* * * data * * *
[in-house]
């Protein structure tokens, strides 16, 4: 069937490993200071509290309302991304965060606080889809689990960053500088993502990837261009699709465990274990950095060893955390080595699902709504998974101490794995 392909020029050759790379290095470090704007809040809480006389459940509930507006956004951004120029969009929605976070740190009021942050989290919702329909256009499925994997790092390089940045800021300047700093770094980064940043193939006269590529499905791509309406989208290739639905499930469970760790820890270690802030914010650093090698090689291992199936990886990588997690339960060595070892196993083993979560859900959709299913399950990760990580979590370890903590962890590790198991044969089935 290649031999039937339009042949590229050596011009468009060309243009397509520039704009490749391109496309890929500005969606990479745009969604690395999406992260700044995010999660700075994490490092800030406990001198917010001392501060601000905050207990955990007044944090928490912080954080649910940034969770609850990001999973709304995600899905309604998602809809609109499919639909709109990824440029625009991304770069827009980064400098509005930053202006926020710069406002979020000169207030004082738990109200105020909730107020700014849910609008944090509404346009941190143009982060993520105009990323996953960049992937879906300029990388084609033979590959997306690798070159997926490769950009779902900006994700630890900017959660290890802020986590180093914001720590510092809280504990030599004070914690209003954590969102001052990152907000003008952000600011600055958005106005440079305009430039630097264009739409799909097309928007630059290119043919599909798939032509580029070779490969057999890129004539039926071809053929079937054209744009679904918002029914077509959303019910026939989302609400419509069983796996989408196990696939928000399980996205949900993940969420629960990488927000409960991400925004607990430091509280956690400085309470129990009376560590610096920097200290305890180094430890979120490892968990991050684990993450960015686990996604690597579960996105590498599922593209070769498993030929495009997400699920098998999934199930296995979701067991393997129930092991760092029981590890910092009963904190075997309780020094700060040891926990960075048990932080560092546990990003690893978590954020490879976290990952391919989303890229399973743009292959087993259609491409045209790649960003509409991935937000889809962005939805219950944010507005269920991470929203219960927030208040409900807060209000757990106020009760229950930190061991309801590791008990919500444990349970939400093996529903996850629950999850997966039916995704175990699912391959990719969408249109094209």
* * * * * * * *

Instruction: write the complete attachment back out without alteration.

[in-house]
């Protein structure tokens, strides 16, 4: 069937490993200071509290309302991304965060606080889809689990960053500088993502990837261009699709465990274990950095060893955390080595699902709504998974101490794995 392909020029050759790379290095470090704007809040809480006389459940509930507006956004951004120029969009929605976070740190009021942050989290919702329909256009499925994997790092390089940045800021300047700093770094980064940043193939006269590529499905791509309406989208290739639905499930469970760790820890270690802030914010650093090698090689291992199936990886990588997690339960060595070892196993083993979560859900959709299913399950990760990580979590370890903590962890590790198991044969089935 290649031999039937339009042949590229050596011009468009060309243009397509520039704009490749391109496309890929500005969606990479745009969604690395999406992260700044995010999660700075994490490092800030406990001198917010001392501060601000905050207990955990007044944090928490912080954080649910940034969770609850990001999973709304995600899905309604998602809809609109499919639909709109990824440029625009991304770069827009980064400098509005930053202006926020710069406002979020000169207030004082738990109200105020909730107020700014849910609008944090509404346009941190143009982060993520105009990323996953960049992937879906300029990388084609033979590959997306690798070159997926490769950009779902900006994700630890900017959660290890802020986590180093914001720590510092809280504990030599004070914690209003954590969102001052990152907000003008952000600011600055958005106005440079305009430039630097264009739409799909097309928007630059290119043919599909798939032509580029070779490969057999890129004539039926071809053929079937054209744009679904918002029914077509959303019910026939989302609400419509069983796996989408196990696939928000399980996205949900993940969420629960990488927000409960991400925004607990430091509280956690400085309470129990009376560590610096920097200290305890180094430890979120490892968990991050684990993450960015686990996604690597579960996105590498599922593209070769498993030929495009997400699920098998999934199930296995979701067991393997129930092991760092029981590890910092009963904190075997309780020094700060040891926990960075048990932080560092546990990003690893978590954020490879976290990952391919989303890229399973743009292959087993259609491409045209790649960003509409991935937000889809962005939805219950944010507005269920991470929203219960927030208040409900807060209000757990106020009760229950930190061991309801590791008990919500444990349970939400093996529903996850629950999850997966039916995704175990699912391959990719969408249109094209």